Deep dive into SharePoint Timer Jobs and Health Rules

In a previous post, I raised an issue regarding a SQL stored procedure not being created upon the creation of the ASP.NET Session State Service Application. This stored procedure takes care of the deletion of the expired sessions. When we check our timer jobs, we also see we have a definition which is called “State Service Delete Expired Sessions”. This obviously is connected to the regular State Service, but let’s take a closer look on how this timer job works.

Before we go deeper into the fundamentals, you’ll need a tool, which is free, called ILSpy. It’s a .NET decompiler, so if you already have one, you’re good to go. When you’ve downloaded ILSpy, extract it somewhere and you can fire it up. The main screen looks like this:

ilspy main window

Select any open libraries and remove them. This gives us a clean start:

ilspy remove standard libs

Next, we’re gonna look at the timer job itself. We need to know in which library it’s located so we can decompile it with ILSpy. Leave ILSpy open and fire up the SharePoint 2010 Management Shell. Type in the following command:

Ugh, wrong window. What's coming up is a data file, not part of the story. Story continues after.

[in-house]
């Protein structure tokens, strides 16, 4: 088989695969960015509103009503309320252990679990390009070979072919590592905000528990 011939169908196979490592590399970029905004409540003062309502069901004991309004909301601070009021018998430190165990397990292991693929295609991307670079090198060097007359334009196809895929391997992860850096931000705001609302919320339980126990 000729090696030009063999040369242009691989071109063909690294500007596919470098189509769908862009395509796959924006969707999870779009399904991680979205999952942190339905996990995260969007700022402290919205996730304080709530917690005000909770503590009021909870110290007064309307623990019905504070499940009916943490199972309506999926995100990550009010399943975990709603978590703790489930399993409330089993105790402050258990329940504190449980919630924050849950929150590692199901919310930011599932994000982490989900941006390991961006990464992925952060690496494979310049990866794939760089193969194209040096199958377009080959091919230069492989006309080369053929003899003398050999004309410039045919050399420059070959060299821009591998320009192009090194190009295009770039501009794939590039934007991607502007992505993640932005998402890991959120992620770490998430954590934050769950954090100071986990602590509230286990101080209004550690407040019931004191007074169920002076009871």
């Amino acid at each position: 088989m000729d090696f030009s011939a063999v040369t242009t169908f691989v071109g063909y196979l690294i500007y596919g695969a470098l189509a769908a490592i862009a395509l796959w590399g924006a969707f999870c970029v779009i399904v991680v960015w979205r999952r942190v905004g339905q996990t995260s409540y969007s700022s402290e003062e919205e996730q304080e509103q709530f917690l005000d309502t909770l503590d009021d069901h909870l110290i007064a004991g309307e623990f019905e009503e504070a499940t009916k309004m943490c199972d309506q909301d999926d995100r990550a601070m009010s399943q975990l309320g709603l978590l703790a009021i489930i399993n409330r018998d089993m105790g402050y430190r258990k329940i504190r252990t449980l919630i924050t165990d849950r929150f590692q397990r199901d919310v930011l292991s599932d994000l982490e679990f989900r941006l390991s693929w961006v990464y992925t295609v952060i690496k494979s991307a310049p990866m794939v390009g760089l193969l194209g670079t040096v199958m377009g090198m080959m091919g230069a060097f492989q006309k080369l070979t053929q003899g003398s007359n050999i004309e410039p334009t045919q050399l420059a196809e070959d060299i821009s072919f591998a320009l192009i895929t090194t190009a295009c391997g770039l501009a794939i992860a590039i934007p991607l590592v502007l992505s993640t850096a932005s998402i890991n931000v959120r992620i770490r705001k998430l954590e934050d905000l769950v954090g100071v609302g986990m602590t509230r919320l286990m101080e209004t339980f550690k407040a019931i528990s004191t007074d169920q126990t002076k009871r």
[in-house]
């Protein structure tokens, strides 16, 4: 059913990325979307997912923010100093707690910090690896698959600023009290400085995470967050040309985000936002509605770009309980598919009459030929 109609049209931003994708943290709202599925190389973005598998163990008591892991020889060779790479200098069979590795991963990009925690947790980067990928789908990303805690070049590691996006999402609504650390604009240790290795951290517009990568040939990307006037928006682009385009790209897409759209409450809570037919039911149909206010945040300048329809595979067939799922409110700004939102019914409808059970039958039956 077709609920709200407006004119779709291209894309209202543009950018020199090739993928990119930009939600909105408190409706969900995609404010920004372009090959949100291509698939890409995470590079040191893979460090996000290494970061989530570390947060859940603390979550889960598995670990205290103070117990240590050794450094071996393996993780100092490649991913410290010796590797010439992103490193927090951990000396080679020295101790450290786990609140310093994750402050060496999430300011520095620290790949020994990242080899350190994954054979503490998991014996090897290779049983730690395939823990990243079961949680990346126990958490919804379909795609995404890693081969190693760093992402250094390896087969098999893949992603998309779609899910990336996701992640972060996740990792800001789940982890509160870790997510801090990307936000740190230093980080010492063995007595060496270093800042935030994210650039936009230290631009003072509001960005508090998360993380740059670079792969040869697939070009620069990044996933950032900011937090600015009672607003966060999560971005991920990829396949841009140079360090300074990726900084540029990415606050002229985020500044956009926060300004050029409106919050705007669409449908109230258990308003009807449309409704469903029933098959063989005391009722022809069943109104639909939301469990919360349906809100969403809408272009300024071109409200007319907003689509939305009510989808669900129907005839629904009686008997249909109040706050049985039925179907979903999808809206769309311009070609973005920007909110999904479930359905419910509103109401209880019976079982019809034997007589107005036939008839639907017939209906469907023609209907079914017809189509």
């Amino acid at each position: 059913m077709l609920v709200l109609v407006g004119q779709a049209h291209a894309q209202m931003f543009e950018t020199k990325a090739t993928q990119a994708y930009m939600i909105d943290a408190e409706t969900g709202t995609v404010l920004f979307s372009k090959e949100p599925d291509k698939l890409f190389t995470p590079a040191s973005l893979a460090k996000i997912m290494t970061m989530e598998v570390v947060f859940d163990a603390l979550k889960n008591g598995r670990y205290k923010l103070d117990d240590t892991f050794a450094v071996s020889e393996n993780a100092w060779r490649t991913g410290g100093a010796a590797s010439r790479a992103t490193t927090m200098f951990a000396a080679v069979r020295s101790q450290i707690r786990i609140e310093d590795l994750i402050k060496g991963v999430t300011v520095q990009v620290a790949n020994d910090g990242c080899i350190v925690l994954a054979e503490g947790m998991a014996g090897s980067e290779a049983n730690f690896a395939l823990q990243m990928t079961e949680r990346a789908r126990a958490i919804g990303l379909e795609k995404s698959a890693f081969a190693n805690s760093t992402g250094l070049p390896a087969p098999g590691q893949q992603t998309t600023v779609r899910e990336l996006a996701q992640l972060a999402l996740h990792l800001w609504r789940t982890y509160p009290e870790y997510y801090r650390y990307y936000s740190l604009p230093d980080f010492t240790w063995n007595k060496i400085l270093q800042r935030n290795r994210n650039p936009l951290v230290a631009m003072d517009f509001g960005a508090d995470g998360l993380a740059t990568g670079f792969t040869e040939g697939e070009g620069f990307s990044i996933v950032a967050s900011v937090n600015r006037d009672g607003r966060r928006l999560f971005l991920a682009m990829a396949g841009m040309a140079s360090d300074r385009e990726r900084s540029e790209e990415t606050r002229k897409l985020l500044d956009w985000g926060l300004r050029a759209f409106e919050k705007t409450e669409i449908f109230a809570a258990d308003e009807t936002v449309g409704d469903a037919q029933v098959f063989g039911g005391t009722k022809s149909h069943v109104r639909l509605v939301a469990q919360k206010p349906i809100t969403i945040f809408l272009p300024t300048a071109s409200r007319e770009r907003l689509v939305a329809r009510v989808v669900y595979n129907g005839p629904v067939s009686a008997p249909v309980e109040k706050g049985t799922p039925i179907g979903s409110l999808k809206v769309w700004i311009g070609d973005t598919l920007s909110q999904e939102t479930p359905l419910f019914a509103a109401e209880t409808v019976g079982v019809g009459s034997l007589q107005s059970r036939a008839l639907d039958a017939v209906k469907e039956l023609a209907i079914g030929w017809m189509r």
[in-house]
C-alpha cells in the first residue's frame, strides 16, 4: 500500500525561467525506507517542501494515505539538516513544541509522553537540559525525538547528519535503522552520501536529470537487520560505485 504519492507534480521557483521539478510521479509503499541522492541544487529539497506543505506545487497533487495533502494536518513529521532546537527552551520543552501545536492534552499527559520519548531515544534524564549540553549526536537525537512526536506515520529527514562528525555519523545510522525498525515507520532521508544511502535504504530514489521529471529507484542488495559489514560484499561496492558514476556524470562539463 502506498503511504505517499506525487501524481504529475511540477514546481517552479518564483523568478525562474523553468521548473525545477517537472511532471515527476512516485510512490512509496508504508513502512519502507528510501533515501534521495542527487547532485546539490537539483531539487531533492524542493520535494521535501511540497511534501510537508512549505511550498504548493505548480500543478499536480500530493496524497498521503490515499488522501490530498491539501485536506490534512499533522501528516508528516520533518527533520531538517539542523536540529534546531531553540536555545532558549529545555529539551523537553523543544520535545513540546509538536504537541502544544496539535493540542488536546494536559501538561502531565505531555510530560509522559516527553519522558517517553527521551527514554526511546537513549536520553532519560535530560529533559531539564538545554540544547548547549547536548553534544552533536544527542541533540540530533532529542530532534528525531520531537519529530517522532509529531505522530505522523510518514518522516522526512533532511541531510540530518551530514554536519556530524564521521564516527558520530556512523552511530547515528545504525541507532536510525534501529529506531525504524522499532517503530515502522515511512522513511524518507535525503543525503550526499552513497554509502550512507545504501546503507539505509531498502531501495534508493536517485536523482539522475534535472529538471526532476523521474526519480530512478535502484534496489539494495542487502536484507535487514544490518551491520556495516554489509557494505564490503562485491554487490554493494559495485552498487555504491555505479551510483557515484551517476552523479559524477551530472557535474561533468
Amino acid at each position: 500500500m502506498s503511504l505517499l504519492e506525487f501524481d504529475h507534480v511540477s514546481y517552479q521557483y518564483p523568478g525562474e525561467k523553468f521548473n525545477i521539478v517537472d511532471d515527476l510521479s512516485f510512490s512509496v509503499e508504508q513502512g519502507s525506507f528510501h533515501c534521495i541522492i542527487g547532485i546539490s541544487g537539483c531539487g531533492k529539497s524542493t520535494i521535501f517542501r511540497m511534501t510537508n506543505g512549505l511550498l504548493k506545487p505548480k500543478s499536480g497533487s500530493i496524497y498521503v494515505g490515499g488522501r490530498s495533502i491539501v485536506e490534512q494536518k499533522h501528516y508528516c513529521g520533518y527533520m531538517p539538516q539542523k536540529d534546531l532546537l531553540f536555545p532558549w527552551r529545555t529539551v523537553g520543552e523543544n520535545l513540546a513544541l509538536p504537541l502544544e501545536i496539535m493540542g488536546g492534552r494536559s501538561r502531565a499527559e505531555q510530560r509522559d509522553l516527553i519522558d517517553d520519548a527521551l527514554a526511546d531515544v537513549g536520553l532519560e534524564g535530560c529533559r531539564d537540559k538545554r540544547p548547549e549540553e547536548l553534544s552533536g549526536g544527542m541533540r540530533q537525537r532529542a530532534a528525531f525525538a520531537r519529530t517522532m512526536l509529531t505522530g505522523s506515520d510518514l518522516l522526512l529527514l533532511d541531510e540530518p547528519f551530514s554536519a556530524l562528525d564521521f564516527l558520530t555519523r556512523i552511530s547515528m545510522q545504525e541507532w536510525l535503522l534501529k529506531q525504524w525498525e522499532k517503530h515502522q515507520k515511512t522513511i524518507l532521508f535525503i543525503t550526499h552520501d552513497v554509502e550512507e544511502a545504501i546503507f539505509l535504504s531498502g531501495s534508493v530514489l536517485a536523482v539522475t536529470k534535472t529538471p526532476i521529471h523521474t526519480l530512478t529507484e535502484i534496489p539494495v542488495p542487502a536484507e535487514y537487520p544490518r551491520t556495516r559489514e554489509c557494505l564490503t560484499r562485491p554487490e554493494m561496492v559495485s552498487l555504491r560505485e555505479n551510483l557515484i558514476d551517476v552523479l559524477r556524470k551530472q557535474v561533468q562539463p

Get-SPTimerJob | ?{$_.Title -eq "State Service Delete Expired Sessions"} | Select TypeName

This will give you the following output:

Microsoft.Office.Server.Administration.StateServiceExpiredSessionJobDefinition

Great! Let’s go back to ILSpy and open the Microsoft.Office.Server library from the GAC:

ilspy open from gac

Next select the Microsoft.Office.Server library and click “Open”:

ilspy open microsoft office server from gac

Expand the library to view all the namespaces. Expand the Administration namespace and scroll down until you find the StateServiceExpiredSessionJobDefinition class. When you decompile this class, you can expand any of the methods and properties. We’re interested in the Execute method, cause that’s what fires when the timer job is executed:

ilspy decompile class

So all it does is call the static DeleteExpiredSessions(current) method on the StateSqlSession class. When we go deeper and click on the method, we can see what happens behind the scene:

ilspy click on method

Seems that all that happens is call a SQL Stored Procedure “proc_DeleteExpiredItems” from this Timer Job:

ilspy deep into method

Deep diving into Timer Jobs can give you a lot of insight into the engine of SharePoint. The following PowerShell command lists all the Titles and TypeNames from the registered Timer Job Definitions so you can go even deeper:

Get-SPTimerJob | Select Title, TypeName | fl

You’ll notice that health rule jobs are registered differently. Getting their TypeName is also a bit different. You have to use the local SPHealthRulesList:

[Microsoft.SharePoint.Administration.Health.SPHealthRulesList]::Local.Items | Select Title, @{ Label="HealthRuleType"; Expression= { $_["HealthRuleType"] } } | fl
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